“This was the most important study on food allergies in the last decade,” says Lars Lange from the allergy outpatient clinic at the GFO Clinics in Bonn. “It turned the world upside down.”

In the now published follow-up study – called LEAP-Trio – a total of almost 500 of the original participants were allowed to eat peanuts as they wished from the age of six, regardless of whether they had avoided their ingredients in the first part of the study or not. The result: At the age of 13, around 15 percent of the approximately 250 children who had previously avoided peanuts still had such an allergy. In the consuming group, the figure was only a good four percent.

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The protective effect had weakened slightly in the meantime, but was still at 71 percent. The team explains that the preventive effect was somewhat weaker because nine children from the original abstinence group tolerated the food in the meantime. Only one of the children who had already had contact with peanut products developed an allergy to them after the age of six.

The protective effect applied regardless of whether and how much peanut products the children ate during the study period. This means that a tolerance acquired in early childhood persists even if there is no long-term contact with a food later on.

Introduce peanut as pureed porridge

“This is a safe and highly effective measure that can be implemented from the age of four months,” says lead author George Du Toit, who also works at King’s College. “The toddler must be developmentally ready for solid foods.” Peanuts should be introduced as a soft, pureed porridge, for example.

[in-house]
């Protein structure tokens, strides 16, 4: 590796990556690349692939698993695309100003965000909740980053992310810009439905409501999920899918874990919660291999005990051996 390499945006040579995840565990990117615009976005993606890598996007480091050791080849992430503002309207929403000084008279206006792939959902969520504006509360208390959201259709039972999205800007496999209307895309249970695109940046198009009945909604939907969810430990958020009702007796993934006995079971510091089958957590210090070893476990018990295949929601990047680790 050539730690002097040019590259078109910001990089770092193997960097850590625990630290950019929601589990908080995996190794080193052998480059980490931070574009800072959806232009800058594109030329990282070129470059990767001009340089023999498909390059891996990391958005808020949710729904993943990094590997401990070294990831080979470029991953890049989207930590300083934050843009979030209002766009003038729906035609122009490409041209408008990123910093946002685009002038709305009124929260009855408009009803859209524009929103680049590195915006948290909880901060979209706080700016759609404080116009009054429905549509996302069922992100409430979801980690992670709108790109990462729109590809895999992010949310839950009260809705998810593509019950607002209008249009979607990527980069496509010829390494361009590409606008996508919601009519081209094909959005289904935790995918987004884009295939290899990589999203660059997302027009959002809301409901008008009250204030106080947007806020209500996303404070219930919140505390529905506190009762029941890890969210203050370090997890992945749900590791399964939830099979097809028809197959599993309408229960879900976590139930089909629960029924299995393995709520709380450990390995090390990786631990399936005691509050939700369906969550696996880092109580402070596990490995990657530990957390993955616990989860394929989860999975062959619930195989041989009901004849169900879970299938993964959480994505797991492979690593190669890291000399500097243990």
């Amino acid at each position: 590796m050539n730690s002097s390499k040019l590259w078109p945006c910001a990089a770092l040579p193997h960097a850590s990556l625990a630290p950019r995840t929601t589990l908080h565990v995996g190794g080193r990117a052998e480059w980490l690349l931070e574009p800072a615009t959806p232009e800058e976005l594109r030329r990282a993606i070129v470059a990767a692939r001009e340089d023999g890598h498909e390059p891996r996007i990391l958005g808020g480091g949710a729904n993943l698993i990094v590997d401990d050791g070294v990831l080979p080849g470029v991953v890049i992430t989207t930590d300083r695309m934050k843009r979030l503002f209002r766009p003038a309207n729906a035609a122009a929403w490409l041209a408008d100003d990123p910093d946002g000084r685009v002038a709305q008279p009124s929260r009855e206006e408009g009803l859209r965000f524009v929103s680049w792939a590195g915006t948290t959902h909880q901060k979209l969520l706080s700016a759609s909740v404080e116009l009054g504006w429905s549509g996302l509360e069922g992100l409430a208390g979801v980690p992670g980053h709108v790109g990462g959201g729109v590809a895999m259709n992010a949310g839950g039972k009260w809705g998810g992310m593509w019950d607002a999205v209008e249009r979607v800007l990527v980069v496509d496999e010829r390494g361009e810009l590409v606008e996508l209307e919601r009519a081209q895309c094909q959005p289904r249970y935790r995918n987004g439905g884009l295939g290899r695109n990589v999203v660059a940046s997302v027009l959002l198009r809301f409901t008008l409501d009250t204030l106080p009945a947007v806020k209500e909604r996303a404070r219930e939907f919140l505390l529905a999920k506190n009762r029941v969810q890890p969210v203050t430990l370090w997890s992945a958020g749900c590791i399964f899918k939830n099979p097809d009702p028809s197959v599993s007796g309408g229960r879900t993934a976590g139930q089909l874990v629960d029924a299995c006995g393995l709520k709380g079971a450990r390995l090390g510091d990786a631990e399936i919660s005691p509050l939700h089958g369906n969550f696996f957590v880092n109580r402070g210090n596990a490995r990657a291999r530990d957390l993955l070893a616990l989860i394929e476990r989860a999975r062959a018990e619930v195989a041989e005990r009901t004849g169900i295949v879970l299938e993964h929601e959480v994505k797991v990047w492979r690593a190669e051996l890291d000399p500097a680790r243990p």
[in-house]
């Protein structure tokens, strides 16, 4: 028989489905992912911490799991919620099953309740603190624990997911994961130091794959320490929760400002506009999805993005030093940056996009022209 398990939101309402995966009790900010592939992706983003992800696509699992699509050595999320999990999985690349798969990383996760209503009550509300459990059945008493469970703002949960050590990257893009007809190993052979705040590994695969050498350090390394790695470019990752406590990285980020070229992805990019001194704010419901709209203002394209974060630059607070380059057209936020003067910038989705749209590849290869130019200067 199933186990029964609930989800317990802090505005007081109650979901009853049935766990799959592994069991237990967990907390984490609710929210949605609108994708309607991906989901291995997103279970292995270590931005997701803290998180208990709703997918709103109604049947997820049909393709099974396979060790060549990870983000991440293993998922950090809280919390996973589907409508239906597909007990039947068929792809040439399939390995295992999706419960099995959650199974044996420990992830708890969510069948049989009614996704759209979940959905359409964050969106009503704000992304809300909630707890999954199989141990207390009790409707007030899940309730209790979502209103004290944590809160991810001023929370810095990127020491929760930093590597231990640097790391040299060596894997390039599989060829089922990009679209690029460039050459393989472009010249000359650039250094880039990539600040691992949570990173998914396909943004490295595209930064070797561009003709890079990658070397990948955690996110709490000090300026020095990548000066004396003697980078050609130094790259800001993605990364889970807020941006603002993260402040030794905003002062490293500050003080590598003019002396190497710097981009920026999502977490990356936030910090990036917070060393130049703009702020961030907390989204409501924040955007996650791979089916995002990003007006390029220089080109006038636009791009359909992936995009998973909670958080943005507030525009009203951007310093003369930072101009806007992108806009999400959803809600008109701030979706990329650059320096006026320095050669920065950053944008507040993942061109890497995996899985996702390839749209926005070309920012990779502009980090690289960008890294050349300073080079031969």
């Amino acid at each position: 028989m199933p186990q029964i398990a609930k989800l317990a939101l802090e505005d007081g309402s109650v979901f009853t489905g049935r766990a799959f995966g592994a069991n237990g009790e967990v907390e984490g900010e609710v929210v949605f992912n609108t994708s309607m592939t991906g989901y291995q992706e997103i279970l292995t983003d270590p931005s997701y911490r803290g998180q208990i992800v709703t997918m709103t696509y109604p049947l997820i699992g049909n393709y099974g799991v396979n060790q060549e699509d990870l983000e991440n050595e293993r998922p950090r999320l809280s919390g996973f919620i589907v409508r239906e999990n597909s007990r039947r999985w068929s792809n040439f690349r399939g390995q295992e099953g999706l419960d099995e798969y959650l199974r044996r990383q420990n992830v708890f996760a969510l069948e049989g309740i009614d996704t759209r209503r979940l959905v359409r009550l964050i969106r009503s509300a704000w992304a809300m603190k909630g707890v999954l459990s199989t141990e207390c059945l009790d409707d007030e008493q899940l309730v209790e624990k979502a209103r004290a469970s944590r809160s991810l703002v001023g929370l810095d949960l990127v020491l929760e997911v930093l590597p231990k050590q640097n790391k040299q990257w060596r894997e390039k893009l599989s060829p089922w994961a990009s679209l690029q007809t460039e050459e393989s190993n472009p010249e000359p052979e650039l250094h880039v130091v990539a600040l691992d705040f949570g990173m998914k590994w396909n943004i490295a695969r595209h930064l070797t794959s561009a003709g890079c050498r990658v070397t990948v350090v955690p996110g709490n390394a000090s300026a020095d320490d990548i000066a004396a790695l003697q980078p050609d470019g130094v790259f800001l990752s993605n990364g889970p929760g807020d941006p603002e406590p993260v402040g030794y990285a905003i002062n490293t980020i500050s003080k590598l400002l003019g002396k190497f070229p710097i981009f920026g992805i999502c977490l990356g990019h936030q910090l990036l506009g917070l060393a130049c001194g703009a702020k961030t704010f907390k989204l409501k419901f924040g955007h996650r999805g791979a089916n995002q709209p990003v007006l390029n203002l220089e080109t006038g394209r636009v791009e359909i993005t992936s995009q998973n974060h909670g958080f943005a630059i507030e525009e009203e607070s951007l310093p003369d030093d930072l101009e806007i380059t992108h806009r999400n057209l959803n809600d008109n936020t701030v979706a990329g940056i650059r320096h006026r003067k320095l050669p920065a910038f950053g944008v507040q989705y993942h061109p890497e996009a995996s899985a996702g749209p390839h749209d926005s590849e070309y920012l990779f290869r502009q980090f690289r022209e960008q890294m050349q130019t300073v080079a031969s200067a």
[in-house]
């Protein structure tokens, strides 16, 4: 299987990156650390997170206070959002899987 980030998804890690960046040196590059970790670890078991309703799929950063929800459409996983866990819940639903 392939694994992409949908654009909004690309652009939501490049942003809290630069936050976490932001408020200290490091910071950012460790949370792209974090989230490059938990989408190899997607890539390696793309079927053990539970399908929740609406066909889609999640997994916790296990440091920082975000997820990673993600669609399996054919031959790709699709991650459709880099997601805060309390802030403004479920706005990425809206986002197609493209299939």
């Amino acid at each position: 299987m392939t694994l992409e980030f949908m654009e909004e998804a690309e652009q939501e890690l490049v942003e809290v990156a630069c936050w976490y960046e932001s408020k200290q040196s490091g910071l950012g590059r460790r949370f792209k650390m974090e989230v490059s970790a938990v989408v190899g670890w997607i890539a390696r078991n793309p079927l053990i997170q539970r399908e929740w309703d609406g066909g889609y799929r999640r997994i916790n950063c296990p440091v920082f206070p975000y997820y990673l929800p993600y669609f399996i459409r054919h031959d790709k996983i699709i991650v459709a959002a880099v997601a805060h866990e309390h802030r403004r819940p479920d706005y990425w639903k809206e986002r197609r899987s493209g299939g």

Under no circumstances, warns Bonn allergist Lange, should small children be given whole peanuts. In Australia, the results of the LEAP study led to an increased number of hospital treatments in the following years: of children who had peanuts or other nuts get into their windpipe, as researchers from Melbourne reported in the “Journal of Allergy and Clinical Immunology” in 2021.

Allergist Beyer advises that at-risk infants, such as those suffering from atopic dermatitis, should be offered child-friendly peanut products with their supplementary food – if they live in a family that regularly eats peanut products. And on a regular basis: “If you only offer them rarely, then it’s better not to do it at all,” she stresses. “Continuous exposure is important.” However, a peanut allergy should be ruled out beforehand. The pediatrician can determine this by conducting a blood test for allergy antibodies to peanuts.

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Regardless of the food, the expert recommends: “Feed your child what you eat at home – and do so regularly.” This also applies to chicken eggs. An allergy to these is much more common in Germany than a peanut allergy, with around two percent of children affected. And chicken eggs, says Beyer, should not be given to children soft-boiled or scrambled, but baked or heated through.